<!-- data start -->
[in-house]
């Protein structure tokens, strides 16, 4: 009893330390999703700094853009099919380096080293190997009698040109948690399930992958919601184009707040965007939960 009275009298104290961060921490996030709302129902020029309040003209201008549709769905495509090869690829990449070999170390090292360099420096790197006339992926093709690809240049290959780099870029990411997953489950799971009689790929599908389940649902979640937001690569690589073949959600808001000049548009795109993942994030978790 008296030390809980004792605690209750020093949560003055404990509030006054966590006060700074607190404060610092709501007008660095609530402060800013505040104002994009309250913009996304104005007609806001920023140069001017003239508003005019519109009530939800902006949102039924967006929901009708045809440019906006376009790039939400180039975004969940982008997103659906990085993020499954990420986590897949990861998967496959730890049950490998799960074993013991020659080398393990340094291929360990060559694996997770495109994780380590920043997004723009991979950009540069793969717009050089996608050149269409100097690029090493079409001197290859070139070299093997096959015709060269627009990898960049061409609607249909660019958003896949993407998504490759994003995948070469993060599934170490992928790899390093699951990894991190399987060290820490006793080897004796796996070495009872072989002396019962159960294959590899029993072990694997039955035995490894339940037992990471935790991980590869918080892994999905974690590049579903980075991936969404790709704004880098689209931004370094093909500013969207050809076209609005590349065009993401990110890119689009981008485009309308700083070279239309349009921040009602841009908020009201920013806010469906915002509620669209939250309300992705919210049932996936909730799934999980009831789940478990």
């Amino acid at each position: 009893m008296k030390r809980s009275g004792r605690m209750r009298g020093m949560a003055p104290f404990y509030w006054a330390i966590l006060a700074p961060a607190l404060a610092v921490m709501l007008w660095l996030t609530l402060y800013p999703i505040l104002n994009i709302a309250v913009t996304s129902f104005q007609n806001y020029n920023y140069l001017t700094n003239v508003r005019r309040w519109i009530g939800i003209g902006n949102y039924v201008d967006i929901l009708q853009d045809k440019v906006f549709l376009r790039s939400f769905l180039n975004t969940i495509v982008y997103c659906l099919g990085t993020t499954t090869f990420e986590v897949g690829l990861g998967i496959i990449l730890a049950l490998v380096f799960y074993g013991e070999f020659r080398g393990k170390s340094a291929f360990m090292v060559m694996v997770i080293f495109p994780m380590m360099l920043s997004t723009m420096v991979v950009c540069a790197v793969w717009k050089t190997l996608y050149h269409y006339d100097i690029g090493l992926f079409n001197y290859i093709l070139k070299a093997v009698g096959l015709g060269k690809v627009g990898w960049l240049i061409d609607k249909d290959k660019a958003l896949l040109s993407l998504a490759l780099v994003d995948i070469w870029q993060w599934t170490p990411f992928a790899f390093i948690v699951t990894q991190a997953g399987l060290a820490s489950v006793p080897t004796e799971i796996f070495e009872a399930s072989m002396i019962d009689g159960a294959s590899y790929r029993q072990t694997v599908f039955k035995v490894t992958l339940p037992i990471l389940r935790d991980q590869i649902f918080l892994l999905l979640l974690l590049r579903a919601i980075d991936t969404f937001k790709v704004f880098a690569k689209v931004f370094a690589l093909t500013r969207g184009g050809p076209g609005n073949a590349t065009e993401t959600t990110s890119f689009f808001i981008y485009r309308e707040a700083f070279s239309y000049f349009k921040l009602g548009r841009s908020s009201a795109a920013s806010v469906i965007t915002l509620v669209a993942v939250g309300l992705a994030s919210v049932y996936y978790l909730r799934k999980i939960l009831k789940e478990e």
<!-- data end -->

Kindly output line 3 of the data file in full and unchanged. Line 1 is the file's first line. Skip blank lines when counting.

């Amino acid at each position: 009893m008296k030390r809980s009275g004792r605690m209750r009298g020093m949560a003055p104290f404990y509030w006054a330390i966590l006060a700074p961060a607190l404060a610092v921490m709501l007008w660095l996030t609530l402060y800013p999703i505040l104002n994009i709302a309250v913009t996304s129902f104005q007609n806001y020029n920023y140069l001017t700094n003239v508003r005019r309040w519109i009530g939800i003209g902006n949102y039924v201008d967006i929901l009708q853009d045809k440019v906006f549709l376009r790039s939400f769905l180039n975004t969940i495509v982008y997103c659906l099919g990085t993020t499954t090869f990420e986590v897949g690829l990861g998967i496959i990449l730890a049950l490998v380096f799960y074993g013991e070999f020659r080398g393990k170390s340094a291929f360990m090292v060559m694996v997770i080293f495109p994780m380590m360099l920043s997004t723009m420096v991979v950009c540069a790197v793969w717009k050089t190997l996608y050149h269409y006339d100097i690029g090493l992926f079409n001197y290859i093709l070139k070299a093997v009698g096959l015709g060269k690809v627009g990898w960049l240049i061409d609607k249909d290959k660019a958003l896949l040109s993407l998504a490759l780099v994003d995948i070469w870029q993060w599934t170490p990411f992928a790899f390093i948690v699951t990894q991190a997953g399987l060290a820490s489950v006793p080897t004796e799971i796996f070495e009872a399930s072989m002396i019962d009689g159960a294959s590899y790929r029993q072990t694997v599908f039955k035995v490894t992958l339940p037992i990471l389940r935790d991980q590869i649902f918080l892994l999905l979640l974690l590049r579903a919601i980075d991936t969404f937001k790709v704004f880098a690569k689209v931004f370094a690589l093909t500013r969207g184009g050809p076209g609005n073949a590349t065009e993401t959600t990110s890119f689009f808001i981008y485009r309308e707040a700083f070279s239309y000049f349009k921040l009602g548009r841009s908020s009201a795109a920013s806010v469906i965007t915002l509620v669209a993942v939250g309300l992705a994030s919210v049932y996936y978790l909730r799934k999980i939960l009831k789940e478990e």